PHP highlight keyword in string and maintain capitalisation

06 June, 2013 by Tom Elliott

Here’s a PHP function for a keyword search that will highlight all occurrences of a single keyword in a text string, whilst maintaining correct capitalisation.

The simple keyword highlight

Previously I used this simple snippet, that highlighted the searched word in a string. It uses inline styling for the highlight.


$str = "The monkey hangs on the door"
$keyword = "the"
echo str_ireplace($keyword, '<span style="color: #daa732;">'.$keyword.'</span>', $str);


The problem with this approach was that the resulting highlighted term uses the capitalisation of the search word, rather than the case of the original string. In the example above, the first word ‘The’ in the string would appear as a lower-case ‘the’

A better keyword highlighting function

To solve this capitalisation problem, I created the below function which basically loops through all occurrences of the keyword within a string, forming a new highlighted string whilst maintaining the original capitalisation of the matched words it finds. It does this using a series of PHP string manipulation functions.


$string = "The monkey hangs from the door";
$keyword = "the";

function highlightkeyword($str, $search) {
	$highlightcolor = "#daa732";
	$occurrences = substr_count(strtolower($str), strtolower($search));
	$newstring = $str;
	$match = array();

	for ($i=0;$i<$occurrences;$i++) {
		$match[$i] = stripos($str, $search, $i);
		$match[$i] = substr($str, $match[$i], strlen($search));
		$newstring = str_replace($match[$i], '[#]'.$match[$i].'[@]', strip_tags($newstring));

	$newstring = str_replace('[#]', '<span style="color: '.$highlightcolor.';">', $newstring);
	$newstring = str_replace('[@]', '</span>', $newstring);
	return $newstring;



That’s better, using this function, the matched keywords now have correct capitals.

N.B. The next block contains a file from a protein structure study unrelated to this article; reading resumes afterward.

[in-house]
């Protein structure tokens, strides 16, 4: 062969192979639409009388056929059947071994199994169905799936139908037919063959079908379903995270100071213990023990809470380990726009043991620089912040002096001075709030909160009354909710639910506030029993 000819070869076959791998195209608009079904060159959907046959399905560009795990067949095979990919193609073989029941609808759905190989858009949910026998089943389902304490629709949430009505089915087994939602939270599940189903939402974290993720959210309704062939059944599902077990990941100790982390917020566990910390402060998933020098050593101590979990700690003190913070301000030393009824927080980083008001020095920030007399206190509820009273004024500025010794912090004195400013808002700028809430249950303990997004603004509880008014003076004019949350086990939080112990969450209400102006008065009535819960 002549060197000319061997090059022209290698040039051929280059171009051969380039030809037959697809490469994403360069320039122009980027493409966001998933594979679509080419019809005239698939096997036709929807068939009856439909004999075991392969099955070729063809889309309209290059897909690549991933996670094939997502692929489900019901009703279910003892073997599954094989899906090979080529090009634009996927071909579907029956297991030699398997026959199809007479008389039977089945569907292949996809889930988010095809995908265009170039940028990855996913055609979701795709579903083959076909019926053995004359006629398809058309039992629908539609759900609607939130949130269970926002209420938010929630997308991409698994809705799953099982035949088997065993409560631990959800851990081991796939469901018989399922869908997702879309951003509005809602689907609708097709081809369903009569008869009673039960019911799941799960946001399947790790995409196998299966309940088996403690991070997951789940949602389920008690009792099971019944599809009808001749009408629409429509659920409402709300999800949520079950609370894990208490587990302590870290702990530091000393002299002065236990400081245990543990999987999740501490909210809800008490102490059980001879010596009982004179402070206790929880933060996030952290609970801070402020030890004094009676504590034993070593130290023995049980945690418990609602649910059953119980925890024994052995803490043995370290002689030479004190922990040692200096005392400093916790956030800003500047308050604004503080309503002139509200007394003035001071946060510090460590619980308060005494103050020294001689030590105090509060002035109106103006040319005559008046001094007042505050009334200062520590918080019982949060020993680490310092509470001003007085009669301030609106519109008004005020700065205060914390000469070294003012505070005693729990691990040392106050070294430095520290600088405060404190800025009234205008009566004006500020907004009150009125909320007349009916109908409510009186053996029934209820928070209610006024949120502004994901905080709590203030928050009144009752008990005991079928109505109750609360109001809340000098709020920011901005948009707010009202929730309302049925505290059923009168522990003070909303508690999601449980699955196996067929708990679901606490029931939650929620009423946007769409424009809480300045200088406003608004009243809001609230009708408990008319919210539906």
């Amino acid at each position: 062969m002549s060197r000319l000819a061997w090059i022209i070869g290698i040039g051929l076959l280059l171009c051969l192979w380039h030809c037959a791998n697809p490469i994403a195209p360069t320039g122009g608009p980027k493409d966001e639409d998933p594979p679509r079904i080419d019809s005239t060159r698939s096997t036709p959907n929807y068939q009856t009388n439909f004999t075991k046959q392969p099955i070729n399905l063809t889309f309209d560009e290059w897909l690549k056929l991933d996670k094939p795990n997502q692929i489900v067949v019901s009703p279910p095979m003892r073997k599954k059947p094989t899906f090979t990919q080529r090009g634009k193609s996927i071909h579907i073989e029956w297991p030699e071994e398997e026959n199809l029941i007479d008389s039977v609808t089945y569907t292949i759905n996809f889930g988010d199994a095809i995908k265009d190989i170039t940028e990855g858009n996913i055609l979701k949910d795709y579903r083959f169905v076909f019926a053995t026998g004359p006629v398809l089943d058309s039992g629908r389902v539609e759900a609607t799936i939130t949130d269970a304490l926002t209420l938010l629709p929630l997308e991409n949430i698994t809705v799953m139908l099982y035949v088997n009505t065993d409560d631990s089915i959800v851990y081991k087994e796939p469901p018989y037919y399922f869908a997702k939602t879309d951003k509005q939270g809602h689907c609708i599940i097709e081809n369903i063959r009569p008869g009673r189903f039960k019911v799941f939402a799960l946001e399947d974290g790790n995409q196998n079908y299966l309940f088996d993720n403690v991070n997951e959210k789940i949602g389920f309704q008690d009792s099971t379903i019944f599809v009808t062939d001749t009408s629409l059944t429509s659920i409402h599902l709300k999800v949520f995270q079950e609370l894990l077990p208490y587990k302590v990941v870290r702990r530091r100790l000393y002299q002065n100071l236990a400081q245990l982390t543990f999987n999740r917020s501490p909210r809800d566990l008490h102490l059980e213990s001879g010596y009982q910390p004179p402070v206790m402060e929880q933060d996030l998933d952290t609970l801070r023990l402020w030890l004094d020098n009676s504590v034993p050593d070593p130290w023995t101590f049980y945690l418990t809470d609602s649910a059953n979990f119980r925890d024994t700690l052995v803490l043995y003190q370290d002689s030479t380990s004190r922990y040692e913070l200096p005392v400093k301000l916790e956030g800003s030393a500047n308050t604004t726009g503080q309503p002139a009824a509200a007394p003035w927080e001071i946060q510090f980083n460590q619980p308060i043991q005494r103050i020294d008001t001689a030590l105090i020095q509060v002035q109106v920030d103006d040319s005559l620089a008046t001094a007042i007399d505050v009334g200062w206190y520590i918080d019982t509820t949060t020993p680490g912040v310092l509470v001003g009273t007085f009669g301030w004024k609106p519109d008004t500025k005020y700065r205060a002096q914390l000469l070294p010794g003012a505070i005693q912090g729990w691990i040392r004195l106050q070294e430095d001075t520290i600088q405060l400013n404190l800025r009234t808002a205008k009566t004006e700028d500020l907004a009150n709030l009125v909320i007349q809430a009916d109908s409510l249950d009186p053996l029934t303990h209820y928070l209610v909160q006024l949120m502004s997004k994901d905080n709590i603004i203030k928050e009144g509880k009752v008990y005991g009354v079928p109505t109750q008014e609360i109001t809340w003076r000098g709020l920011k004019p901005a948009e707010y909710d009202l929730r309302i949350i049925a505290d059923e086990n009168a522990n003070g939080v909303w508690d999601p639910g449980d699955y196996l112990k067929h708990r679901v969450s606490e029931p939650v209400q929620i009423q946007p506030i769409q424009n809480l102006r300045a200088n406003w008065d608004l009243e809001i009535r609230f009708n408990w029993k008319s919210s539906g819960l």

Highlighted search words in a string

To break down what’s going on here:

  1. The parameter $occurrences counts how many instances of the keyword are in the string using substr_count. Since substr_count is not case sensitive, we first need to convert both string and search word to lower-case
  2. An array $match is defined to keep track of each matched keyword
  3. A for loop is defined to iterate through the number of instances the keyword appears in the string. The position in the string of the search word is calculated using stripos (case insensitive string position) and the matched word is picked out using substr and the length of the keyword. A new string is then formed using str_replace (this time case sensitive), appending the wildcard characters [#] and [@] around each matched word.
  4. These wildcard characters are then replaced by inline styling for the highlight. We don’t want to include the inline styles in the for loop, as the characters in the styling may match the keyword.
  5. The new string is then returned.

To use this function, simply pass the string as the first parameter and the search word as the second:

echo highlightkeyword($string, $keyword);

An obvious example of where you might need this highlighting function would be within a product search. The $keyword parameter would then become the search field name from the form, e.g. $_POST[‘keyword’] and the string would be whatever content you want highlighting such as the product title.


  • Sam says:


    That is quite a long winded way of doing it! You can use a back reference to preserve capitalisation. e.g. This does the same but is much cleaner:

    function highlightKeyword2($haystack, $needle, $color = ‘#F00’)
    return preg_replace(“/($needle)/i”, sprintf(‘$1’, $color), $haystack);

  • Sam says:

    … Your comment system stripped out the tags:

    function highlightKeyword2($haystack, $needle, $color = ‘#F00’)
    return preg_replace("/($needle)/i", sprintf(‘<span style="color: %s">$1</span>’, $color), $haystack );

  • Pierre de LESPINAY says:

    Tom, with your function

    highlightkeyword($str, $search)

    span tag seems nested as many times as the number of occurrences in each location.

  • Arumugam says:

    Thank u so mach dude, It was working so good

  • Anjali says:

    thank you so much……….. 🙂

  • Johnson says:

    Kindly tell us if the keyword is a Array of below elements…

    $keyword = array(‘dot in’,’dot com’,’.in’);

    How did i modify your code?

  • none says:

    This completely breaks formating. No more line breaks, nothing.

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